My life has been full and complete, having been born unto us four boys and four girls: Pearl the oldest, Nina the next, Harvey, Duane, George, Ida May, Sherry and Glen. We had the misfortune of loosing Ida May when she was twenty-one days old. It's been a great sorrow in our life but we realize that she is watching over us and trying to lead us through our trials and tribulations to points beyond that we cannot comprehend. We are indeed grateful for the things that we have been privileged to enjoy having been born under dire circumstances. I appreciate everything that I had, my food, clothing and what luxuries that we've been able to afford.
Mazel Penrod married our oldest daughter Pearl and he is a wonderful man in that everything he does he does well and he would make a wonderful leader if he would just consider himself as such and not be his own worst enemy. I admire him for the kindness he shows to his aged parents and consideration to my daughter Pearl. Pearl is big hearted and considerate. She is so considerate of Helene and me and would give us anything she thought we needed.
After Ernie started going with Nina his whole life changed and he has progressed a long way. I baptized and confirmed him in Lakeside and ordained him an elder in Tucson. Nina has stuck with him through thick and thin, through all his doubts about the church and has been an anchor to Ernie. Nina being the sweet girl she is doesn't hurt anyone's feelings. I can always tell when she is in trouble, in need of money or coming home. She has been a real blessing to us.
What I love about Harvey is his attitude and ability in getting along with everyone. The help he gives people, the way he praises me for giving him the opportunity to know how to work and get ahead. Darlene is a jewel among jewels and their children also. Last time we were in Page, Douglas, their youngest boy was standing on the sidewalk and as we drove away I said, "bye, bye, Doug." He said, "bye, bye, honey." That was worth the entire trip to see them.
Duane is a wonderful man. The hardest working man I have ever known. He has a personality all of his own a real deep thinker and studies all the time. He has an unusual talent and a natural gift as a piano player. He has a determination to succeed and Jeanette sticks by him all the time. They have three wonderful girls, outstanding and brilliant.
George, teacher of music, taught in Lakeside school for two years. Outstanding in his ability as music teacher. Taught in Thatcher one year, and is a teacher now in St. Johns High School. Married Marie Haynie from Pima and they have three children. Marie is one of the most industrious economical women that could possibly be. In fact, we think all of our daughter-in-laws cannot be excelled in their loyalty to their husbands and children. Sherry one of most outstanding babies and teenagers we have had. Has always been adult in her mind. She knows our wishes and desires and what we have wanted from her. She married Larrie Thomas in the Mesa Temple. DeCall, Sherry & Larrie's first born was born in February. l0 month's later twins were born to them, Darrin and Devin, both were incubator babies but well and happy now. They call them the three D's. In a little while it will be three devils. Larrie is a wonderful, ambitious man, who filled an honorable mission, loves family, works hard and has great talent in the mechanical field. Living in Las Vegas, working as an apprentice in a Machine shop.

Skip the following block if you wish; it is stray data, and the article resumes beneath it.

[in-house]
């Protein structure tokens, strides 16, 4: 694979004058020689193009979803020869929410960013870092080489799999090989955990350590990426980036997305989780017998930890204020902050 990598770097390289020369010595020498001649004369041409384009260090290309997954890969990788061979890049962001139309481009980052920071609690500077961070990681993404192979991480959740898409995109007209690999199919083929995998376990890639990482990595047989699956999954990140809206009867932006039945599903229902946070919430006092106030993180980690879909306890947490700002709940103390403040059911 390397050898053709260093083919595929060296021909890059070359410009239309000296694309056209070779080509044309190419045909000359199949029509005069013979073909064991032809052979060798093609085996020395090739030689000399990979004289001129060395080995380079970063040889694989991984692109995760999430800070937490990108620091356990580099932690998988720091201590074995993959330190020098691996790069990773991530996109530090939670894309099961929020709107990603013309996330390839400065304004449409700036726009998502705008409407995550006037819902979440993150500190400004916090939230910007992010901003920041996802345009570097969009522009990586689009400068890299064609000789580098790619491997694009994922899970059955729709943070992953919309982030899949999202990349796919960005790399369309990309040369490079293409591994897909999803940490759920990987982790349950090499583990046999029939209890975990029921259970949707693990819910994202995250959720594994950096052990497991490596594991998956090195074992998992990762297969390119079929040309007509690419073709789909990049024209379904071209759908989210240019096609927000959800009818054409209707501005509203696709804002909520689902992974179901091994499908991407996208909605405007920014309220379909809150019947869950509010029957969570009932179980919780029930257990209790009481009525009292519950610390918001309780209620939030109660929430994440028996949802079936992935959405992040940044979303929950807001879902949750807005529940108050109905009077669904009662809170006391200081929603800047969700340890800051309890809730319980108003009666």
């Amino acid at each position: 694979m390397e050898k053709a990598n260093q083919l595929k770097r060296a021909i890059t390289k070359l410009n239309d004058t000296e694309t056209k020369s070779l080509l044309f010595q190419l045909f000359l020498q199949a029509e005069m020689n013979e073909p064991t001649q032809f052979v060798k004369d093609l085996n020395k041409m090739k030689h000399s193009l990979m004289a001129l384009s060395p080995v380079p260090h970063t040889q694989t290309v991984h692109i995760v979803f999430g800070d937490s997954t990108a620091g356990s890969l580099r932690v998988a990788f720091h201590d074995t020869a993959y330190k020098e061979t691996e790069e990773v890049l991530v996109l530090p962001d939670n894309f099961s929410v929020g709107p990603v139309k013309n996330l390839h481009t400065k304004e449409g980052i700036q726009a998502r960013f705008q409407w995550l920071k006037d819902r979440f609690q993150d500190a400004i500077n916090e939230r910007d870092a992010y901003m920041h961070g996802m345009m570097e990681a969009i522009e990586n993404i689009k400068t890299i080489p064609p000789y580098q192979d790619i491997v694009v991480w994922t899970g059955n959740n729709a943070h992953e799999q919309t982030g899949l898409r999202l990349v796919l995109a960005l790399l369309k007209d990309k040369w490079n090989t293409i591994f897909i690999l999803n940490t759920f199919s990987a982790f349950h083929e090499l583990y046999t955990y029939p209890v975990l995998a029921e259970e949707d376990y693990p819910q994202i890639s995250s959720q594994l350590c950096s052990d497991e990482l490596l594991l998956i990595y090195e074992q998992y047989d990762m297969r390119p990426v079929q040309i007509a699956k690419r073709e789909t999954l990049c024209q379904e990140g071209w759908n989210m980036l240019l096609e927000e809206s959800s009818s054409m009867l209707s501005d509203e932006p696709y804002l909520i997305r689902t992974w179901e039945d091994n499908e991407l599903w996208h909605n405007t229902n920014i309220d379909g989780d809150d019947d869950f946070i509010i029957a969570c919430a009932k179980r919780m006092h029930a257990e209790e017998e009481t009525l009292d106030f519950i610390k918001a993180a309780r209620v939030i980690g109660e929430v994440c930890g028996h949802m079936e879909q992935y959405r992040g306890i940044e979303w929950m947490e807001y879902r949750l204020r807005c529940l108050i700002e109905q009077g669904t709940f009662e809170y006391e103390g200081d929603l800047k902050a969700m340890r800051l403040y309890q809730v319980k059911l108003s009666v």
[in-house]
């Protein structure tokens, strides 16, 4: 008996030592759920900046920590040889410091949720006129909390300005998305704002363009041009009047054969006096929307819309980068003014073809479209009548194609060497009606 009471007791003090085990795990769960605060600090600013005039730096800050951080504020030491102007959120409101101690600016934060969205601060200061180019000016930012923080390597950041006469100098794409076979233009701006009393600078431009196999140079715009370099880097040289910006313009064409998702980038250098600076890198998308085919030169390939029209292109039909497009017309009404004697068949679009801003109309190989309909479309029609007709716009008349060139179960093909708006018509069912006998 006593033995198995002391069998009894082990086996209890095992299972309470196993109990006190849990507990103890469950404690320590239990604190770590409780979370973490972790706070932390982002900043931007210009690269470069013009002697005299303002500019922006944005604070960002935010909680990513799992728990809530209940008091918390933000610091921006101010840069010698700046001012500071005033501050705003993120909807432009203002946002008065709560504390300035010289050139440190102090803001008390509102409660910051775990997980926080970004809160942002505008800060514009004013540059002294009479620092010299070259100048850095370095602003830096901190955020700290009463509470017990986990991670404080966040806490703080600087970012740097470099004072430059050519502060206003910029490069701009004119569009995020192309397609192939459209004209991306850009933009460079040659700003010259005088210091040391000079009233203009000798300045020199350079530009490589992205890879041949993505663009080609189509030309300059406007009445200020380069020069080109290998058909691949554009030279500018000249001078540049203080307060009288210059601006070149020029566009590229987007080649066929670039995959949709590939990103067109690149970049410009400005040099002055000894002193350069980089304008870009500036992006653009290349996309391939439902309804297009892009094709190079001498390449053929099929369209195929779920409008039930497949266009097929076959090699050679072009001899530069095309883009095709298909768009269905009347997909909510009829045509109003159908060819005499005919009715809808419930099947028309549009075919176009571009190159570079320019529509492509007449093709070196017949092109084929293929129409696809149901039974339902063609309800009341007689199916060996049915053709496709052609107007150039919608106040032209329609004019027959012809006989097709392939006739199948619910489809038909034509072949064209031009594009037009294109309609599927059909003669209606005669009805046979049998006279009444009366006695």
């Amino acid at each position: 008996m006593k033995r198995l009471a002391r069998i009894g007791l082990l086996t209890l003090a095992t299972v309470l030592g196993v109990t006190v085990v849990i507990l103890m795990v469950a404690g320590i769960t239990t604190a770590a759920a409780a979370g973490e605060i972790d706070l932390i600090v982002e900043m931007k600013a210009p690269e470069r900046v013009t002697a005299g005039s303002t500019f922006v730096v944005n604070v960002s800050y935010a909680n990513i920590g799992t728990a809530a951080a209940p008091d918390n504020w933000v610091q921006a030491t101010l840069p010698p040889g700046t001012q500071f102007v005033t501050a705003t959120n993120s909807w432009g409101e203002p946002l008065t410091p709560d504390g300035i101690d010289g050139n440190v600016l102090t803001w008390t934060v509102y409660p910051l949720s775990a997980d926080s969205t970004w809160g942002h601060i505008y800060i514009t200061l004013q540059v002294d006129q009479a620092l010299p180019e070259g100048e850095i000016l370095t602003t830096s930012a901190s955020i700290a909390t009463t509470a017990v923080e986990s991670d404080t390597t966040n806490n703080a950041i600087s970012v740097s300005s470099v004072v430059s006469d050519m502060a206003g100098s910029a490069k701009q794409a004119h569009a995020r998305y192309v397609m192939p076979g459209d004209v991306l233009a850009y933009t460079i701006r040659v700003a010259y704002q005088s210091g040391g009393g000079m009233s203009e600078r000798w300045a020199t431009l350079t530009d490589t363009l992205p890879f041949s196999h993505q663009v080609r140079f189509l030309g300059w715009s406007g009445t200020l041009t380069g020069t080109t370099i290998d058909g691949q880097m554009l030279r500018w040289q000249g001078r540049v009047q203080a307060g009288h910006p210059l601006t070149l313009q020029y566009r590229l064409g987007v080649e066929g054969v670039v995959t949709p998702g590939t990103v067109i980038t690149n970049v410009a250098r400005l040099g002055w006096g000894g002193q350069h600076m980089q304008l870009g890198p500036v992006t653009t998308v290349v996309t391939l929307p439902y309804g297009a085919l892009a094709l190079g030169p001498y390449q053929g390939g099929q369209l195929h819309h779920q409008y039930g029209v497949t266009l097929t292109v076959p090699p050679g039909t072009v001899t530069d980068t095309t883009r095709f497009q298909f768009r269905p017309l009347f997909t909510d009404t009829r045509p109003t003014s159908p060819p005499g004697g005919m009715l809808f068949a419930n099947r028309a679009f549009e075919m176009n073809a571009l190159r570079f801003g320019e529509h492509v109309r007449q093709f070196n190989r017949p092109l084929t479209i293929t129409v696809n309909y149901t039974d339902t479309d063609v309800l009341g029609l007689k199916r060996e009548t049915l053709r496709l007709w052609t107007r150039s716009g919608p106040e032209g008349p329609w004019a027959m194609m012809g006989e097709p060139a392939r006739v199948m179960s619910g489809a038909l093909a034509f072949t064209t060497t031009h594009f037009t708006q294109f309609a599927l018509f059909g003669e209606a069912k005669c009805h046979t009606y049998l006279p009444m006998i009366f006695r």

{Sherry says she lost a page of this history, which was telling of her Dads love for Glen. He talked more about Glen than anyone because Glen and Dad worked together on the water Co. Glen taking over when Daddy was sick. Glen being the last one at home when things were a little more relaxed and Daddy was really proud of Glen.} George is the only one that finished off his college degree and he did it on his own, practically no help from us. Harvey had some college education did it on his own. Duane had some and he also did it on his own. Sherry had some college and she did it on her own also. Having eight children it's awfully hard to put them through college.
Hobbies--I love to fish. Have spent many days with Helene's' brother Glen all over the White Mountain area and have had many happy days together. I have been so busy I didn't have time to peel potatoes. I even married a fish. That day I was a sucker, Ha-Ha.